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The food delivery race harms riders and businesses

The whole affair feeds into the wider issue of rider welfare

Careem food delivery Dubai Supplied
Careem has extended its Dirhams for Delays campaign until the end of July, suggesting it has had a positive effect on the bottom line

We live in an impatient society. Everyone wants everything now; later is unacceptable.

It’s this widely held belief that underpins “Dirhams for Delays” – ride firm Careem’s latest advertising campaign for its food delivery service.

It’s a simple concept: for every minute your food is delayed past the estimated delivery time, you get a dirham back.  

Guaranteed speedy delivery is a popular marketing ploy, going as far back as 1973 when Domino’s Pizza introduced its 30-minute promise in the US.

However, as with Domino’s, which discontinued the promise in 1993 due to legal concerns, Careem’s campaign has faced criticism from those who say it risks rider safety.

Fellow food delivery apps Talabat and Deliveroo have spoken out publicly, saying it sends the wrong message.

Delivery riders already have one of the most challenging jobs going, working under pressure from both restaurants and customers to deliver food in a correct and timely manner while navigating Dubai’s traffic.

Putting more pressure on them to meet strict deadlines will only make it harder, lead to drivers’ taking more risks, and potentially endangering their lives further.  

For its part, Careem says that riders cannot see the estimated delivery time and are not incentivised to drive faster. Careem pays for any delays, it says, not its “captains”.

The fact that Careem has felt compelled to make this an important part of its campaign messaging suggests there has been enough of a backlash for it to sit up and take notice.

However, it has extended its campaign until the end of July, which suggests it has also had a positive effect on the bottom line. 

In such a crowded marketplace, with each aggregator trying to win the loyalty of a notoriously fickle customer base – a recent UAE survey found 91 percent of people said they are less loyal to brands than they were two years ago – any way to differentiate oneself and stand out from the crowd is viewed as a winner. 

Space to rest

But the whole affair feeds into the wider issue of rider welfare with which the food and beverage industry is grappling.

A circular released by the Department of Economy and Tourism made it mandatory for restaurants to offer rest spaces for delivery riders over summer.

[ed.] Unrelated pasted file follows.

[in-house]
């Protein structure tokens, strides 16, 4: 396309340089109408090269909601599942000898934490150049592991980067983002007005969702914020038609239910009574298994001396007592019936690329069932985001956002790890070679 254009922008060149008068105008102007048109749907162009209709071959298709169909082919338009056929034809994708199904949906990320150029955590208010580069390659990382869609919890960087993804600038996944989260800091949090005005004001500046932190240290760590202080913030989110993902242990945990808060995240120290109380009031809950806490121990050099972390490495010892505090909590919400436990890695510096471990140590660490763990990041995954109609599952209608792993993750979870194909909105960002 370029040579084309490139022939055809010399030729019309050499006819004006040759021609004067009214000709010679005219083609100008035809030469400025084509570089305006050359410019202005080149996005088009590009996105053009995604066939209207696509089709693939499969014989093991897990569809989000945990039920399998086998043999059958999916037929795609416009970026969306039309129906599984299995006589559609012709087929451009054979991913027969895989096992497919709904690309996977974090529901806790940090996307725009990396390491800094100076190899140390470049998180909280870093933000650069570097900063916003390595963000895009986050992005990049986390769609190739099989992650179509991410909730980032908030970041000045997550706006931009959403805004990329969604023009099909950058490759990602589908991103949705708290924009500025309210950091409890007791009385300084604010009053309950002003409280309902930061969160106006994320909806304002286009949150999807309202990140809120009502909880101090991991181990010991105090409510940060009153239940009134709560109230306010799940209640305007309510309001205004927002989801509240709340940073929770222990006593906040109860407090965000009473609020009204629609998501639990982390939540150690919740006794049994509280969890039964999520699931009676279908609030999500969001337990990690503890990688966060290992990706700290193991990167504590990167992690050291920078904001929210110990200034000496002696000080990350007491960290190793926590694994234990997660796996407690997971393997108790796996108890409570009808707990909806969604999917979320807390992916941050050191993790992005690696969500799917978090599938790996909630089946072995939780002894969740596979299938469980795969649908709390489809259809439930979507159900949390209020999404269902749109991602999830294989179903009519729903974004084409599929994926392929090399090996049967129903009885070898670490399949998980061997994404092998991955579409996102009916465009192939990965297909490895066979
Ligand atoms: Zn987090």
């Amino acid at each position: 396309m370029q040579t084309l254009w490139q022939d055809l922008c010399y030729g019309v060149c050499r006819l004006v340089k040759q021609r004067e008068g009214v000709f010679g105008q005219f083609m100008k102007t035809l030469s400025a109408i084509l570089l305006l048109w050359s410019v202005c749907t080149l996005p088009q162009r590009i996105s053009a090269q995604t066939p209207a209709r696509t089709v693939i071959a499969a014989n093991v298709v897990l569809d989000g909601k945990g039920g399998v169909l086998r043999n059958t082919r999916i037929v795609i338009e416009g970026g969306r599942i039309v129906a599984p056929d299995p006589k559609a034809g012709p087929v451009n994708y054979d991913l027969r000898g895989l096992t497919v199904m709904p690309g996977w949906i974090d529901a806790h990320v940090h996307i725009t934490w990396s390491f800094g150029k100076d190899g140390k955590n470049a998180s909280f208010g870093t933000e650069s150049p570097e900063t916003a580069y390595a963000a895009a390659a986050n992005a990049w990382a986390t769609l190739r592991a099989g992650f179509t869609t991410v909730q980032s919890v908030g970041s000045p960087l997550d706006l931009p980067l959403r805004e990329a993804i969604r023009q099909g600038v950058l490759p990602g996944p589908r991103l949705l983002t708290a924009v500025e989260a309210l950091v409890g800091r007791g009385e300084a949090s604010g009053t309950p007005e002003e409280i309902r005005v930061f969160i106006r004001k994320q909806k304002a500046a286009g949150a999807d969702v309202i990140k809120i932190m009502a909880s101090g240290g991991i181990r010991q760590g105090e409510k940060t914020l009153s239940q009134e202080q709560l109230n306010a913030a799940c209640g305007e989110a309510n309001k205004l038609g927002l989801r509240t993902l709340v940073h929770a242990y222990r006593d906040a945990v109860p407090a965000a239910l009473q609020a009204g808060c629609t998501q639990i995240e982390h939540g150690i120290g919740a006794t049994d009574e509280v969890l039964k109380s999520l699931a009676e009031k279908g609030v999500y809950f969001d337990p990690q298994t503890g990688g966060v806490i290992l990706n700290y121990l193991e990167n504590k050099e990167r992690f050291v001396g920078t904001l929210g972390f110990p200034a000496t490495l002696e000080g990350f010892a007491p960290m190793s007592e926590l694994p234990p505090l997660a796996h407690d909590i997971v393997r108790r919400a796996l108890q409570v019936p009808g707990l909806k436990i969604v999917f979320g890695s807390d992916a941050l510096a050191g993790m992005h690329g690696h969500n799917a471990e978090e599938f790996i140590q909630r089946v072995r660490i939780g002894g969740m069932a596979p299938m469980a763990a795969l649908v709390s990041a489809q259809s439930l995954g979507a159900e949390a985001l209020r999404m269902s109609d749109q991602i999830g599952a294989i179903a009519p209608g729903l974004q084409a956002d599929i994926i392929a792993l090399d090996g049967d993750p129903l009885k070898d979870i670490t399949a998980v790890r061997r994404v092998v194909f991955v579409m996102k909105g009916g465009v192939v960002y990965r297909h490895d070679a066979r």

Considering the conditions these riders have to work in, this is the minimum we can offer them.

Yet this has not been well received by all food and beverage operators. The number of restaurateurs up in arms about “not having the room” to accommodate them is baffling.

I understand that space in Dubai is at a premium, but if these riders are an important part of your operations (or 100 percent of it if you’re a cloud kitchen), not having the proper facilities to look after them is unacceptable. 

Either fix the problem or stop accepting so many orders that it results in the drivers sitting outside in 50-degree heat while waiting to service customers and make money.

I have been part of a sub-committee of the UAE Restaurants Group with a focus on rider safety, and we’ve had numerous fruitful calls with government bodies that are keen to take action.

This year we have seen Dubai’s Roads and Transport Authority begin to construct rest stops for food delivery riders that allow them to rest and refresh themselves. 

It is a good first step but, ultimately, riders need more foundational improvements, such as better pay.

The question is where is the money going to come from? The UAE population has already been conditioned into expecting low delivery fees. I rarely see a delivery fee higher than AED7 and very often it is free. Compare that with the UK or US, where customers will regularly pay $5 (AED18) or more.

Restaurants certainly do not want to pay for it. They are already floundering under commissions as high as 35 percent with some delivery platforms and cannot afford any extra expense.

Let’s face it – aggregators will not do it off their own back. If only they could get behind a marketing campaign that promoted the wellbeing of their employees as strongly as one that on the speed of their service. 

With the latest delivery platform to join the rat race, Cari, recalling Domino’s of old by calling itself “the real 30 minutes food delivery app”, that seems unlikely. 

Simon Ritchie is communications director at Yolk Brands in Dubai and former editor of a leading Middle East hospitality title

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